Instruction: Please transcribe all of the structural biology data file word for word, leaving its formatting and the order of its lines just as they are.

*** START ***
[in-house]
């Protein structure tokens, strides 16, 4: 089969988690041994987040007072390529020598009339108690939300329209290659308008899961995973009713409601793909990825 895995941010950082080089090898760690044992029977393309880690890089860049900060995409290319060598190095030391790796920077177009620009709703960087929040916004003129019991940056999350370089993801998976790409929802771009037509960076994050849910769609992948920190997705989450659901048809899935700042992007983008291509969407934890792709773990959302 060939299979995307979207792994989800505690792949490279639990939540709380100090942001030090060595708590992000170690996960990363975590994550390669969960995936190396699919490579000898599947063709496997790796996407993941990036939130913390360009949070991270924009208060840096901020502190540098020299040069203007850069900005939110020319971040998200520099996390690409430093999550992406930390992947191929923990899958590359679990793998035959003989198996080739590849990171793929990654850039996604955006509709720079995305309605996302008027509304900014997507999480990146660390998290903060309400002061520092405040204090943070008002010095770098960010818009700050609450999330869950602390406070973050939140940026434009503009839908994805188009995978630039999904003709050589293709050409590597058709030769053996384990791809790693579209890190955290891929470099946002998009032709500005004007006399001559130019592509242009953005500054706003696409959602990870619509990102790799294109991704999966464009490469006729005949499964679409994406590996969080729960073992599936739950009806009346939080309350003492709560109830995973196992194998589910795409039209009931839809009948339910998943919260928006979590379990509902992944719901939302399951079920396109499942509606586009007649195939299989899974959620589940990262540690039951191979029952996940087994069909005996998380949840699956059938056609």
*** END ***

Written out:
[in-house]
């Protein structure tokens, strides 16, 4: 089969988690041994987040007072390529020598009339108690939300329209290659308008899961995973009713409601793909990825 895995941010950082080089090898760690044992029977393309880690890089860049900060995409290319060598190095030391790796920077177009620009709703960087929040916004003129019991940056999350370089993801998976790409929802771009037509960076994050849910769609992948920190997705989450659901048809899935700042992007983008291509969407934890792709773990959302 060939299979995307979207792994989800505690792949490279639990939540709380100090942001030090060595708590992000170690996960990363975590994550390669969960995936190396699919490579000898599947063709496997790796996407993941990036939130913390360009949070991270924009208060840096901020502190540098020299040069203007850069900005939110020319971040998200520099996390690409430093999550992406930390992947191929923990899958590359679990793998035959003989198996080739590849990171793929990654850039996604955006509709720079995305309605996302008027509304900014997507999480990146660390998290903060309400002061520092405040204090943070008002010095770098960010818009700050609450999330869950602390406070973050939140940026434009503009839908994805188009995978630039999904003709050589293709050409590597058709030769053996384990791809790693579209890190955290891929470099946002998009032709500005004007006399001559130019592509242009953005500054706003696409959602990870619509990102790799294109991704999966464009490469006729005949499964679409994406590996969080729960073992599936739950009806009346939080309350003492709560109830995973196992194998589910795409039209009931839809009948339910998943919260928006979590379990509902992944719901939302399951079920396109499942509606586009007649195939299989899974959620589940990262540690039951191979029952996940087994069909005996998380949840699956059938056609």